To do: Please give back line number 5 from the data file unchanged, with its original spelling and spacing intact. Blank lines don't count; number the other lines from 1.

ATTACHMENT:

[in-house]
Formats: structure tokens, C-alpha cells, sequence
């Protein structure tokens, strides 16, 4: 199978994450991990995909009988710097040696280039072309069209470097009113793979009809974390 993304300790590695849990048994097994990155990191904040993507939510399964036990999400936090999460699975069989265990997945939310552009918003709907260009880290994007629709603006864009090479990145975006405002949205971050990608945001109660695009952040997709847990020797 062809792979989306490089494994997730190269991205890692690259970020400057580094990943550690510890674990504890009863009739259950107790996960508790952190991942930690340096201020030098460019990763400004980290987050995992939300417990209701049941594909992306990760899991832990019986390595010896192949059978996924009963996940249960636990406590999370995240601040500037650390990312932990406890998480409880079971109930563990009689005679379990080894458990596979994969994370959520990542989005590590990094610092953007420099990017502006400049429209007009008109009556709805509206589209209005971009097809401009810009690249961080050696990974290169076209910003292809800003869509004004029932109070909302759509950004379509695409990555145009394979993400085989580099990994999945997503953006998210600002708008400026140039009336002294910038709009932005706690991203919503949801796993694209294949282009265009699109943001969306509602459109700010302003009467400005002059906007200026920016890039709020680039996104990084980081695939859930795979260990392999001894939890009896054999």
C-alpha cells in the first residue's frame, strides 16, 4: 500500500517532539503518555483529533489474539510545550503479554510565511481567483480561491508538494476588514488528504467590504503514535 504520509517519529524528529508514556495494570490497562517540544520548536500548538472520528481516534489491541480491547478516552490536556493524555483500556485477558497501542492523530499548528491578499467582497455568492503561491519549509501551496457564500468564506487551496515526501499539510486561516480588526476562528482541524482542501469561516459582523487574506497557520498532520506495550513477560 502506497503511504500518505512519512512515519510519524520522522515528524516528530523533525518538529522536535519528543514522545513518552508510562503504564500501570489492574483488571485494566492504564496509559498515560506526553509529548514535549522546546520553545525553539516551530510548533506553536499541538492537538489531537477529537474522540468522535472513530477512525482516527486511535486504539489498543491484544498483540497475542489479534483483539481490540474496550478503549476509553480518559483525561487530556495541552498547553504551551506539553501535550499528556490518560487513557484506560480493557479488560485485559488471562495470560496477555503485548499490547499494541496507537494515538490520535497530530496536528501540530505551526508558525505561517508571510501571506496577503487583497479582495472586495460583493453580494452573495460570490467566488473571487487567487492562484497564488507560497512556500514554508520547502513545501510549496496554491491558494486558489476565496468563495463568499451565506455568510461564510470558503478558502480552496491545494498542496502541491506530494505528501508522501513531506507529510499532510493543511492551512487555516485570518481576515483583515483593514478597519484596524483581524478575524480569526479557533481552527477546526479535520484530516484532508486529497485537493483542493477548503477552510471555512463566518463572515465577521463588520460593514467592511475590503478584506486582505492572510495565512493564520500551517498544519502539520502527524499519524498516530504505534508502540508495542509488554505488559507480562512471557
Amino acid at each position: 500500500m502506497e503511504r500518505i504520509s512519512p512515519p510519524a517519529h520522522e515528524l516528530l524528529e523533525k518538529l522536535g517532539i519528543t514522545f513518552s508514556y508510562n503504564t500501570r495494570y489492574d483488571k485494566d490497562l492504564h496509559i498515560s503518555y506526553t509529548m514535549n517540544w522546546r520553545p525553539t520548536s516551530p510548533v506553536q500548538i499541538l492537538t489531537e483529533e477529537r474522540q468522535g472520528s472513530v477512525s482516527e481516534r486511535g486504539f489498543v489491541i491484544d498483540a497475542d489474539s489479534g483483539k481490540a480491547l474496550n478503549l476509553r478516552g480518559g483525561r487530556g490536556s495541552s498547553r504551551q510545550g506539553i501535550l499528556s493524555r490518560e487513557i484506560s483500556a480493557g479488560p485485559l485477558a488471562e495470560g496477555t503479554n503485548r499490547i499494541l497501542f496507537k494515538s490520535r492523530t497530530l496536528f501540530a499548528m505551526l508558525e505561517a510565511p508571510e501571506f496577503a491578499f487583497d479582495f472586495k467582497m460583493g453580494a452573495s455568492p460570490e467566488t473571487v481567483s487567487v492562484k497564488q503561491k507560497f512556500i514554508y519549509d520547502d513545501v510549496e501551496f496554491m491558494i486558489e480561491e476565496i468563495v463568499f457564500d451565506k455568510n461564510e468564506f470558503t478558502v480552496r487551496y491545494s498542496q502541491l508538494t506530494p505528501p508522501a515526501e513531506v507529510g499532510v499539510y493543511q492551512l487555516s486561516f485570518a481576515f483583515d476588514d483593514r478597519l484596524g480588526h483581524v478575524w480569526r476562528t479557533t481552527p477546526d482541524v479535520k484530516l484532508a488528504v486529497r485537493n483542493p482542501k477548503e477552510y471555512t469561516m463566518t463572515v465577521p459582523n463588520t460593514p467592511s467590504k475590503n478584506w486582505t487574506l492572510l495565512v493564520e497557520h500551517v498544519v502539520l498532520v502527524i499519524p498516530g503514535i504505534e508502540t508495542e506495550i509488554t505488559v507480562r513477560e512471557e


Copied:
Amino acid at each position: 500500500m502506497e503511504r500518505i504520509s512519512p512515519p510519524a517519529h520522522e515528524l516528530l524528529e523533525k518538529l522536535g517532539i519528543t514522545f513518552s508514556y508510562n503504564t500501570r495494570y489492574d483488571k485494566d490497562l492504564h496509559i498515560s503518555y506526553t509529548m514535549n517540544w522546546r520553545p525553539t520548536s516551530p510548533v506553536q500548538i499541538l492537538t489531537e483529533e477529537r474522540q468522535g472520528s472513530v477512525s482516527e481516534r486511535g486504539f489498543v489491541i491484544d498483540a497475542d489474539s489479534g483483539k481490540a480491547l474496550n478503549l476509553r478516552g480518559g483525561r487530556g490536556s495541552s498547553r504551551q510545550g506539553i501535550l499528556s493524555r490518560e487513557i484506560s483500556a480493557g479488560p485485559l485477558a488471562e495470560g496477555t503479554n503485548r499490547i499494541l497501542f496507537k494515538s490520535r492523530t497530530l496536528f501540530a499548528m505551526l508558525e505561517a510565511p508571510e501571506f496577503a491578499f487583497d479582495f472586495k467582497m460583493g453580494a452573495s455568492p460570490e467566488t473571487v481567483s487567487v492562484k497564488q503561491k507560497f512556500i514554508y519549509d520547502d513545501v510549496e501551496f496554491m491558494i486558489e480561491e476565496i468563495v463568499f457564500d451565506k455568510n461564510e468564506f470558503t478558502v480552496r487551496y491545494s498542496q502541491l508538494t506530494p505528501p508522501a515526501e513531506v507529510g499532510v499539510y493543511q492551512l487555516s486561516f485570518a481576515f483583515d476588514d483593514r478597519l484596524g480588526h483581524v478575524w480569526r476562528t479557533t481552527p477546526d482541524v479535520k484530516l484532508a488528504v486529497r485537493n483542493p482542501k477548503e477552510y471555512t469561516m463566518t463572515v465577521p459582523n463588520t460593514p467592511s467590504k475590503n478584506w486582505t487574506l492572510l495565512v493564520e497557520h500551517v498544519v502539520l498532520v502527524i499519524p498516530g503514535i504505534e508502540t508495542e506495550i509488554t505488559v507480562r513477560e512471557e